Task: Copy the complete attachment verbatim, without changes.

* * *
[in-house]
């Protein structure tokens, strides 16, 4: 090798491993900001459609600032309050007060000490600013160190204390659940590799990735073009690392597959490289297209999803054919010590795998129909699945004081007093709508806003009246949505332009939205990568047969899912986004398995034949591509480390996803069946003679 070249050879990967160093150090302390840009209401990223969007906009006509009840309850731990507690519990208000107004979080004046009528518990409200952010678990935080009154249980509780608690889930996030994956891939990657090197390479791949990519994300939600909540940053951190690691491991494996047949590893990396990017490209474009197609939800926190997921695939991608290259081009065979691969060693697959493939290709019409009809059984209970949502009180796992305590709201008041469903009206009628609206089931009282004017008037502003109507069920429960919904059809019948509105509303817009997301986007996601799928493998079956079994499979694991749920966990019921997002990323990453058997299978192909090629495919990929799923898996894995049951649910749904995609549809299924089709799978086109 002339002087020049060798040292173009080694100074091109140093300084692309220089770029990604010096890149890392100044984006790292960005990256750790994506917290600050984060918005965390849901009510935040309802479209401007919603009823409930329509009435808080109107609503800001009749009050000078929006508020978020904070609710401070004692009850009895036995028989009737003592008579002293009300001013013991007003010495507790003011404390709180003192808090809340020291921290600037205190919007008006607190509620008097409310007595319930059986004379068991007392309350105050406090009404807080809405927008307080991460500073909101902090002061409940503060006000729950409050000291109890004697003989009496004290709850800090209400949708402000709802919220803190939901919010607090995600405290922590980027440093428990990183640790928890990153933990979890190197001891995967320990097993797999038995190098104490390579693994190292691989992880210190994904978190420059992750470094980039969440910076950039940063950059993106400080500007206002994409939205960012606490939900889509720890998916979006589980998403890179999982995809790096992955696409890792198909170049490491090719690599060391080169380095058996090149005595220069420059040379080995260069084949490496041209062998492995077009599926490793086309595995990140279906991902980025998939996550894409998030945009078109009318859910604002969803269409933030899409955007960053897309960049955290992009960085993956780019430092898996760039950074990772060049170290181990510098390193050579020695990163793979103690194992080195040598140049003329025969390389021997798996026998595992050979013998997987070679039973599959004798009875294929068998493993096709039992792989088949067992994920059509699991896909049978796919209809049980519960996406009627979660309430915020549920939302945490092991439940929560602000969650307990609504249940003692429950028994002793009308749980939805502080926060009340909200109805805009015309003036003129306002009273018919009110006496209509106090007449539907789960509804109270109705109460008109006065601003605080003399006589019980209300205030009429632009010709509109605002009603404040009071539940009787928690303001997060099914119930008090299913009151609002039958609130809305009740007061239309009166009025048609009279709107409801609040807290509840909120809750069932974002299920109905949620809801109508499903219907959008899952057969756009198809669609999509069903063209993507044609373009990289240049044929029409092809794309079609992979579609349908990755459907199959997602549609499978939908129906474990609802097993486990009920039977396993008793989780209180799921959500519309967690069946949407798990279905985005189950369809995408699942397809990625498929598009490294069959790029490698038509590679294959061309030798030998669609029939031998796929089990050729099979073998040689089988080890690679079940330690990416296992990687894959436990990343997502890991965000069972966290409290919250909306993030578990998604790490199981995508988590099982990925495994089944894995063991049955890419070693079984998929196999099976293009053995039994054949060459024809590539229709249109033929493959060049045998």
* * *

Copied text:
[in-house]
């Protein structure tokens, strides 16, 4: 090798491993900001459609600032309050007060000490600013160190204390659940590799990735073009690392597959490289297209999803054919010590795998129909699945004081007093709508806003009246949505332009939205990568047969899912986004398995034949591509480390996803069946003679 070249050879990967160093150090302390840009209401990223969007906009006509009840309850731990507690519990208000107004979080004046009528518990409200952010678990935080009154249980509780608690889930996030994956891939990657090197390479791949990519994300939600909540940053951190690691491991494996047949590893990396990017490209474009197609939800926190997921695939991608290259081009065979691969060693697959493939290709019409009809059984209970949502009180796992305590709201008041469903009206009628609206089931009282004017008037502003109507069920429960919904059809019948509105509303817009997301986007996601799928493998079956079994499979694991749920966990019921997002990323990453058997299978192909090629495919990929799923898996894995049951649910749904995609549809299924089709799978086109 002339002087020049060798040292173009080694100074091109140093300084692309220089770029990604010096890149890392100044984006790292960005990256750790994506917290600050984060918005965390849901009510935040309802479209401007919603009823409930329509009435808080109107609503800001009749009050000078929006508020978020904070609710401070004692009850009895036995028989009737003592008579002293009300001013013991007003010495507790003011404390709180003192808090809340020291921290600037205190919007008006607190509620008097409310007595319930059986004379068991007392309350105050406090009404807080809405927008307080991460500073909101902090002061409940503060006000729950409050000291109890004697003989009496004290709850800090209400949708402000709802919220803190939901919010607090995600405290922590980027440093428990990183640790928890990153933990979890190197001891995967320990097993797999038995190098104490390579693994190292691989992880210190994904978190420059992750470094980039969440910076950039940063950059993106400080500007206002994409939205960012606490939900889509720890998916979006589980998403890179999982995809790096992955696409890792198909170049490491090719690599060391080169380095058996090149005595220069420059040379080995260069084949490496041209062998492995077009599926490793086309595995990140279906991902980025998939996550894409998030945009078109009318859910604002969803269409933030899409955007960053897309960049955290992009960085993956780019430092898996760039950074990772060049170290181990510098390193050579020695990163793979103690194992080195040598140049003329025969390389021997798996026998595992050979013998997987070679039973599959004798009875294929068998493993096709039992792989088949067992994920059509699991896909049978796919209809049980519960996406009627979660309430915020549920939302945490092991439940929560602000969650307990609504249940003692429950028994002793009308749980939805502080926060009340909200109805805009015309003036003129306002009273018919009110006496209509106090007449539907789960509804109270109705109460008109006065601003605080003399006589019980209300205030009429632009010709509109605002009603404040009071539940009787928690303001997060099914119930008090299913009151609002039958609130809305009740007061239309009166009025048609009279709107409801609040807290509840909120809750069932974002299920109905949620809801109508499903219907959008899952057969756009198809669609999509069903063209993507044609373009990289240049044929029409092809794309079609992979579609349908990755459907199959997602549609499978939908129906474990609802097993486990009920039977396993008793989780209180799921959500519309967690069946949407798990279905985005189950369809995408699942397809990625498929598009490294069959790029490698038509590679294959061309030798030998669609029939031998796929089990050729099979073998040689089988080890690679079940330690990416296992990687894959436990990343997502890991965000069972966290409290919250909306993030578990998604790490199981995508988590099982990925495994089944894995063991049955890419070693079984998929196999099976293009053995039994054949060459024809590539229709249109033929493959060049045998």